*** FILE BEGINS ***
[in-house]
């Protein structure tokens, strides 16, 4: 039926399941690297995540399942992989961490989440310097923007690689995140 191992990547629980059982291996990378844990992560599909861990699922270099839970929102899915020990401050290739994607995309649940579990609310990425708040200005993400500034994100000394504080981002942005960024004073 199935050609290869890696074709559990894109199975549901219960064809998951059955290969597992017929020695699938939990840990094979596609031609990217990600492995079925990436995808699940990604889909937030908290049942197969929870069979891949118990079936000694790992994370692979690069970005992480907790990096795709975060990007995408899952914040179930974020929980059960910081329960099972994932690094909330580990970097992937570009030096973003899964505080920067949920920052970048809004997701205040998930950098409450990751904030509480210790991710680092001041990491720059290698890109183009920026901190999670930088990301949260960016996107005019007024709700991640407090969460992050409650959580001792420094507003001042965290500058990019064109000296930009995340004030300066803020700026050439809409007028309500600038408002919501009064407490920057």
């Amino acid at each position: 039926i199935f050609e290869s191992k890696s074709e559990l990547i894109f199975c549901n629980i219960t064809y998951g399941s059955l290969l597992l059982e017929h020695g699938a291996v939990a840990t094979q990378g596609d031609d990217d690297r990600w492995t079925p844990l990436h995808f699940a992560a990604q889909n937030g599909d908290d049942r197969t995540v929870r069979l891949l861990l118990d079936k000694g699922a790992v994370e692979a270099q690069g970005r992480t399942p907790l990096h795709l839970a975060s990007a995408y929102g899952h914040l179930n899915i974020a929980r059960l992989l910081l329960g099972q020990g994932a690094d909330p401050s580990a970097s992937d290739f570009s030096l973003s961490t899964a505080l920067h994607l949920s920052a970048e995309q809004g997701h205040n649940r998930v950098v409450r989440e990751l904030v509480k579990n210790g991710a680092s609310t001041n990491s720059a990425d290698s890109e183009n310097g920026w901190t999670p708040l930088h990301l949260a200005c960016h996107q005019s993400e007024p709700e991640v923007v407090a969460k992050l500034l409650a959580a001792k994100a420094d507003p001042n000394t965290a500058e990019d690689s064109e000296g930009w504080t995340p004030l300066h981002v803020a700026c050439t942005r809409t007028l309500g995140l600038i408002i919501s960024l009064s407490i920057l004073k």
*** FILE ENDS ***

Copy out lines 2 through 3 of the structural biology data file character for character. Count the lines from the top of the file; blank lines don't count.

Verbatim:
């Protein structure tokens, strides 16, 4: 039926399941690297995540399942992989961490989440310097923007690689995140 191992990547629980059982291996990378844990992560599909861990699922270099839970929102899915020990401050290739994607995309649940579990609310990425708040200005993400500034994100000394504080981002942005960024004073 199935050609290869890696074709559990894109199975549901219960064809998951059955290969597992017929020695699938939990840990094979596609031609990217990600492995079925990436995808699940990604889909937030908290049942197969929870069979891949118990079936000694790992994370692979690069970005992480907790990096795709975060990007995408899952914040179930974020929980059960910081329960099972994932690094909330580990970097992937570009030096973003899964505080920067949920920052970048809004997701205040998930950098409450990751904030509480210790991710680092001041990491720059290698890109183009920026901190999670930088990301949260960016996107005019007024709700991640407090969460992050409650959580001792420094507003001042965290500058990019064109000296930009995340004030300066803020700026050439809409007028309500600038408002919501009064407490920057």
């Amino acid at each position: 039926i199935f050609e290869s191992k890696s074709e559990l990547i894109f199975c549901n629980i219960t064809y998951g399941s059955l290969l597992l059982e017929h020695g699938a291996v939990a840990t094979q990378g596609d031609d990217d690297r990600w492995t079925p844990l990436h995808f699940a992560a990604q889909n937030g599909d908290d049942r197969t995540v929870r069979l891949l861990l118990d079936k000694g699922a790992v994370e692979a270099q690069g970005r992480t399942p907790l990096h795709l839970a975060s990007a995408y929102g899952h914040l179930n899915i974020a929980r059960l992989l910081l329960g099972q020990g994932a690094d909330p401050s580990a970097s992937d290739f570009s030096l973003s961490t899964a505080l920067h994607l949920s920052a970048e995309q809004g997701h205040n649940r998930v950098v409450r989440e990751l904030v509480k579990n210790g991710a680092s609310t001041n990491s720059a990425d290698s890109e183009n310097g920026w901190t999670p708040l930088h990301l949260a200005c960016h996107q005019s993400e007024p709700e991640v923007v407090a969460k992050l500034l409650a959580a001792k994100a420094d507003p001042n000394t965290a500058e990019d690689s064109e000296g930009w504080t995340p004030l300066h981002v803020a700026c050439t942005r809409t007028l309500g995140l600038i408002i919501s960024l009064s407490i920057l004073k």